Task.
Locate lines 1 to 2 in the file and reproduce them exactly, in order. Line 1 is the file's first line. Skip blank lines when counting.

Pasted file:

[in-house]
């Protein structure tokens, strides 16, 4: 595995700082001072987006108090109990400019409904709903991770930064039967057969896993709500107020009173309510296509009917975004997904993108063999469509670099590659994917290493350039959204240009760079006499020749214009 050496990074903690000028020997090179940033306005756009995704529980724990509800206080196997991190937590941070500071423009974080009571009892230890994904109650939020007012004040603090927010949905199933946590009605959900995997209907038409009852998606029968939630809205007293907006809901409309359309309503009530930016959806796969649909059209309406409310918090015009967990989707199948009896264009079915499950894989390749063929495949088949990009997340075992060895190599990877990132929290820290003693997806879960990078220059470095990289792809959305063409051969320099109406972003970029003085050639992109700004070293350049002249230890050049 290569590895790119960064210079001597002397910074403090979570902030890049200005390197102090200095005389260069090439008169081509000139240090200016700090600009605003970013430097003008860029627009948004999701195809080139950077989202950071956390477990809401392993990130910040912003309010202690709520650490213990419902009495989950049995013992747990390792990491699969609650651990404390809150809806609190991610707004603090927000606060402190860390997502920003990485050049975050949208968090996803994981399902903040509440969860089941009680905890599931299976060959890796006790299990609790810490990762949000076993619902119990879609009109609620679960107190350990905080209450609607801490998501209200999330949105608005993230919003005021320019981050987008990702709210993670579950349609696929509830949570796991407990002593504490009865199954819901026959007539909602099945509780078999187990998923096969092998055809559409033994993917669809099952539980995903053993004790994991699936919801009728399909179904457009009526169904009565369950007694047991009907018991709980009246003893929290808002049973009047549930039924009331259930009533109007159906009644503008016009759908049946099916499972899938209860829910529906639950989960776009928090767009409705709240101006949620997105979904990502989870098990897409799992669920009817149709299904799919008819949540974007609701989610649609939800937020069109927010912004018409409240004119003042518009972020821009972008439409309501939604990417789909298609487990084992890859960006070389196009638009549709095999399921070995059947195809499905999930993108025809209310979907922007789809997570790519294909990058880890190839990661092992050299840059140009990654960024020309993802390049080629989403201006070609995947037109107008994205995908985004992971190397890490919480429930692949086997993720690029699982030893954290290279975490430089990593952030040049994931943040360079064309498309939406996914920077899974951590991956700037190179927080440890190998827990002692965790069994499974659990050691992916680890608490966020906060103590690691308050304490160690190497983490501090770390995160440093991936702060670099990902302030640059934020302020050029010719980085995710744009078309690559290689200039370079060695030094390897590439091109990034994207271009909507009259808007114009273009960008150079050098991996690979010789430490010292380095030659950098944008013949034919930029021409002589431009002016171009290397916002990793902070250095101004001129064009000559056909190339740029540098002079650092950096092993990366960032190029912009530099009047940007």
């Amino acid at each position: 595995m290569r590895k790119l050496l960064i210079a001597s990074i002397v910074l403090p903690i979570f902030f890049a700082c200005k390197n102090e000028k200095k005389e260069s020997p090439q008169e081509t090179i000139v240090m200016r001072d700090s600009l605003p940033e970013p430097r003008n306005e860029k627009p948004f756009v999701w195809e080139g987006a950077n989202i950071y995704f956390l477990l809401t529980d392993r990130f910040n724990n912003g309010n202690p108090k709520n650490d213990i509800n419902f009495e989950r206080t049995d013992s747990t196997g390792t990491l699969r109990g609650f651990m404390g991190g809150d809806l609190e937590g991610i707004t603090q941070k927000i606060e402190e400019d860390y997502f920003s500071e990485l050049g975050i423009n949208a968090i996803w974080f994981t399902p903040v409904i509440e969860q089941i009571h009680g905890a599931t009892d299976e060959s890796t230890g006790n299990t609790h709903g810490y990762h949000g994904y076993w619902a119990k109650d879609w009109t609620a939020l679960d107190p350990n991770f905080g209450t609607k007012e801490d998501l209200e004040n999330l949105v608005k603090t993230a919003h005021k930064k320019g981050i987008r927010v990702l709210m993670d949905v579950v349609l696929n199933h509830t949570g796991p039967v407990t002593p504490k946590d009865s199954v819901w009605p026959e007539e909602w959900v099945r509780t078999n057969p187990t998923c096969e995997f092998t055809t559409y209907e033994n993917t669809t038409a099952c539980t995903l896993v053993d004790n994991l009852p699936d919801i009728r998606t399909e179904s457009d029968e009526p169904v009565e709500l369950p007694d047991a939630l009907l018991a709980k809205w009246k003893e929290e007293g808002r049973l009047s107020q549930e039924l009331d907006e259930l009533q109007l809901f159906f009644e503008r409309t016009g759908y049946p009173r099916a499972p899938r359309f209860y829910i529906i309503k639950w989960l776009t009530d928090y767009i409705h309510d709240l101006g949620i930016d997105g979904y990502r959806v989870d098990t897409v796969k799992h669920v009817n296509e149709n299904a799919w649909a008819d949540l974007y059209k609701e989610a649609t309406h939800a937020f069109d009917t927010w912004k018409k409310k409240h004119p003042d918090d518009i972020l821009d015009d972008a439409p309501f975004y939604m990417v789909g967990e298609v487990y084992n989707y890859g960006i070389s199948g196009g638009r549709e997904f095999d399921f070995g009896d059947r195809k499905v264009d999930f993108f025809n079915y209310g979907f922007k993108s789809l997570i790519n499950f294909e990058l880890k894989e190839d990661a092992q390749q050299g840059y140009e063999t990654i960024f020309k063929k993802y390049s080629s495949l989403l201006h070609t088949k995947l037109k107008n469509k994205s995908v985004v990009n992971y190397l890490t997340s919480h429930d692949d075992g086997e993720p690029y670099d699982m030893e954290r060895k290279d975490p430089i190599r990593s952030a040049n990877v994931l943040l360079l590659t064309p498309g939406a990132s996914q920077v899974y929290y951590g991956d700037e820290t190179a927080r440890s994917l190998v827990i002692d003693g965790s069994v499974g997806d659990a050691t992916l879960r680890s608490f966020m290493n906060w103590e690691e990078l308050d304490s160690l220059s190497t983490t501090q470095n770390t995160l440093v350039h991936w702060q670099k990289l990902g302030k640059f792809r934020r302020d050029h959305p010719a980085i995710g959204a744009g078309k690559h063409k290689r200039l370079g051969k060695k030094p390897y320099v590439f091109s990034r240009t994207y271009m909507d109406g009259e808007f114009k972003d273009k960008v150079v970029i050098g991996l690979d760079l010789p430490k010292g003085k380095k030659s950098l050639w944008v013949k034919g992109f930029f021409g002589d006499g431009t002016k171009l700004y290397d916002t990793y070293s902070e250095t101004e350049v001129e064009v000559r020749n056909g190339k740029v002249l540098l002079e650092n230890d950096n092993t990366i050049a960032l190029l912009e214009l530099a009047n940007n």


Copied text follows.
[in-house]
């Protein structure tokens, strides 16, 4: 595995700082001072987006108090109990400019409904709903991770930064039967057969896993709500107020009173309510296509009917975004997904993108063999469509670099590659994917290493350039959204240009760079006499020749214009 050496990074903690000028020997090179940033306005756009995704529980724990509800206080196997991190937590941070500071423009974080009571009892230890994904109650939020007012004040603090927010949905199933946590009605959900995997209907038409009852998606029968939630809205007293907006809901409309359309309503009530930016959806796969649909059209309406409310918090015009967990989707199948009896264009079915499950894989390749063929495949088949990009997340075992060895190599990877990132929290820290003693997806879960990078220059470095990289792809959305063409051969320099109406972003970029003085050639992109700004070293350049002249230890050049 290569590895790119960064210079001597002397910074403090979570902030890049200005390197102090200095005389260069090439008169081509000139240090200016700090600009605003970013430097003008860029627009948004999701195809080139950077989202950071956390477990809401392993990130910040912003309010202690709520650490213990419902009495989950049995013992747990390792990491699969609650651990404390809150809806609190991610707004603090927000606060402190860390997502920003990485050049975050949208968090996803994981399902903040509440969860089941009680905890599931299976060959890796006790299990609790810490990762949000076993619902119990879609009109609620679960107190350990905080209450609607801490998501209200999330949105608005993230919003005021320019981050987008990702709210993670579950349609696929509830949570796991407990002593504490009865199954819901026959007539909602099945509780078999187990998923096969092998055809559409033994993917669809099952539980995903053993004790994991699936919801009728399909179904457009009526169904009565369950007694047991009907018991709980009246003893929290808002049973009047549930039924009331259930009533109007159906009644503008016009759908049946099916499972899938209860829910529906639950989960776009928090767009409705709240101006949620997105979904990502989870098990897409799992669920009817149709299904799919008819949540974007609701989610649609939800937020069109927010912004018409409240004119003042518009972020821009972008439409309501939604990417789909298609487990084992890859960006070389196009638009549709095999399921070995059947195809499905999930993108025809209310979907922007789809997570790519294909990058880890190839990661092992050299840059140009990654960024020309993802390049080629989403201006070609995947037109107008994205995908985004992971190397890490919480429930692949086997993720690029699982030893954290290279975490430089990593952030040049994931943040360079064309498309939406996914920077899974951590991956700037190179927080440890190998827990002692965790069994499974659990050691992916680890608490966020906060103590690691308050304490160690190497983490501090770390995160440093991936702060670099990902302030640059934020302020050029010719980085995710744009078309690559290689200039370079060695030094390897590439091109990034994207271009909507009259808007114009273009960008150079050098991996690979010789430490010292380095030659950098944008013949034919930029021409002589431009002016171009290397916002990793902070250095101004001129064009000559056909190339740029540098002079650092950096092993990366960032190029912009530099009047940007």